George Pendle, STRANGE ANGEL: The Otherworldly Life of Rocket Scientist John Whiteside Parsons (2005). You know what they say about stepping on footnotes before they start to multiply? I discovered this book through a mention of John Whiteside Parsons in GOING CLEAR, Lawrence Wright's fantastic history of Scientology. Before he founded Scientology, L. Ron Hubbard spent some time in Pasadena, living in a group house of Aleister Crowley's disciples headed by John Whiteside Parsons, one of the founders of the Jet Propulsion Laboratory; in fact, Hubbard's second (bigamous) wife had been Parsons' sister-in-law/girlfriend. The story only takes a page or two in GOING CLEAR, but I had to know more. This wonderful, expansive biography by the author of THE REMARKABLE MILLARD FILLMORE (which I also recommend) deserves to be a movie — and is going to be, if all goes well. The Satanic bedhopping isn't even the best part of the book: the most fun are the stories of Parsons and his friends blowing things up in the San Gabriel mountains, and that turning out to be Science.
Louise Penny, A TRICK OF THE LIGHT (2012). I had spent a few years away from Penny's Three Pines series, after THE BRUTAL TELLING, which broke my heart, and its sequel BURY YOUR DEAD, which enraged me (and which I still consider a cheat, and which still makes me want to bite someone). This book, however, went a long way toward bringing me back into the fold. Artist Clara Morrow's professional triumph, a solo show at the Montréal Musée d'Art Contemporain, is ruined by the discovery of a dead body in her garden that night. The dead woman is a childhood friend of Clara's, and her death sets off a chain of events that shake Clara's world to its core. A TRICK OF THE LIGHT is not only a murder mystery but a brilliant story about women's lives, women's friendships, and how women discover their own value at midlife.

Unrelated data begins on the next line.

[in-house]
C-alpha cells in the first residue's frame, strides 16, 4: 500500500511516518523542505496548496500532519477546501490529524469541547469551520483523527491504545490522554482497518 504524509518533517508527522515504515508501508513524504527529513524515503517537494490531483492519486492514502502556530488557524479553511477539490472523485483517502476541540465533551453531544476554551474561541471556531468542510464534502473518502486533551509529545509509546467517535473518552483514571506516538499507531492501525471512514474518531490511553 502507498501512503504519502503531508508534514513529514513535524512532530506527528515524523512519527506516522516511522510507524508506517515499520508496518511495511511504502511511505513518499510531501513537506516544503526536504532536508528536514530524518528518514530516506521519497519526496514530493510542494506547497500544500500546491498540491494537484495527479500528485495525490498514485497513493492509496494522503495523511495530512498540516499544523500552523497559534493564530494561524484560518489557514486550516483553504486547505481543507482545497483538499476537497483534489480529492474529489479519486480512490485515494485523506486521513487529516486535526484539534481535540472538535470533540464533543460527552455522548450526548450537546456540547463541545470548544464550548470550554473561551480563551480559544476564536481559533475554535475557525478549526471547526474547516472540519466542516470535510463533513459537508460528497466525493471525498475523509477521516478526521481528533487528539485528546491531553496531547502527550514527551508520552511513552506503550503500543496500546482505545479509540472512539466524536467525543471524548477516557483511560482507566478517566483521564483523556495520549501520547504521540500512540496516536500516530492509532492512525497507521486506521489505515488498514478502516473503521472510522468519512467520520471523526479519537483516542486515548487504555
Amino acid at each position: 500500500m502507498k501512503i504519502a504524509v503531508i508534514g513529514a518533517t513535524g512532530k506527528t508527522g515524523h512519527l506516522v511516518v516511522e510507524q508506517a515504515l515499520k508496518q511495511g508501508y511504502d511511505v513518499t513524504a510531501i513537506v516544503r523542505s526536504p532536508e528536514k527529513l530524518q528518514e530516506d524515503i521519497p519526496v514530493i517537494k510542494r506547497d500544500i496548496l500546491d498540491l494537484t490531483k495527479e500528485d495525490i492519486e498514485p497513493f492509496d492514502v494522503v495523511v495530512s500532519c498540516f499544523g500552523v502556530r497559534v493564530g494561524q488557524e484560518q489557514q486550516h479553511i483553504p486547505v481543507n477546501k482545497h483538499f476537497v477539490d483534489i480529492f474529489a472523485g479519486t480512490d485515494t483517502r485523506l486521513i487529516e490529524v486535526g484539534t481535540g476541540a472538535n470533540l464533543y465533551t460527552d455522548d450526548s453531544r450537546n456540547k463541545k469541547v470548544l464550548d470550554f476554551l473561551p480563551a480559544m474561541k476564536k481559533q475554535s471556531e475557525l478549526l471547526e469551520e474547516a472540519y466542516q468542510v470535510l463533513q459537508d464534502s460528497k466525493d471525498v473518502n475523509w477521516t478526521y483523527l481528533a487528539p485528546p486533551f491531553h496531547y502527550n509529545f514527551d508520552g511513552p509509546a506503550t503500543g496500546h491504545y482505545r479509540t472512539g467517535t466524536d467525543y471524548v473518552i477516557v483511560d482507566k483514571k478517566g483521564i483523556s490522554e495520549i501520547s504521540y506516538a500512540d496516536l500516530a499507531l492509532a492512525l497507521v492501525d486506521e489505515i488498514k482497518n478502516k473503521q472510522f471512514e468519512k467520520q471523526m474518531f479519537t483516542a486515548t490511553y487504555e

Alex Stone, FOOLING HOUDINI: Magicians, Mentalists, Math Geeks and the Hidden Powers of the Mind (2012). Probably my single favorite book of this year, this memoir of Alex Stone's life in magic becomes a discursive history of the art form. The thing about "magic" is that it often involves feats of skill, strength or technology that are just as amazing as the illusion the magician is offering; they're just complicated, and tedious, and hard to explain, and the audience would rather have the illusion. I like things complicated, and the obsessives who populate Stone's book are my kind of people. I'll reread this book in a month or two, and expect to get new things out of it then. If you're giving this book as a gift, pair it with Robertson Davies' Deptford Trilogy.
Joakim Zander, THE SWIMMER (2015). I got an early copy of this book through sources I cannot divulge, but the person who gave it to me said, "You know how everyone's supposed to be 'the new Le Carré?' This guy is the new Le Carré." I read this book in a single sitting. A veteran CIA operative abandoned his baby daughter decades ago; when, as an adult, she becomes an international target for reasons that seem unrelated to her parentage, her secret father does what he can to try to save her. The lines between hero and villain are fuzzy here, if they exist at all; as Steinbeck once said, there's no good and there's no bad, there's just stuff people do.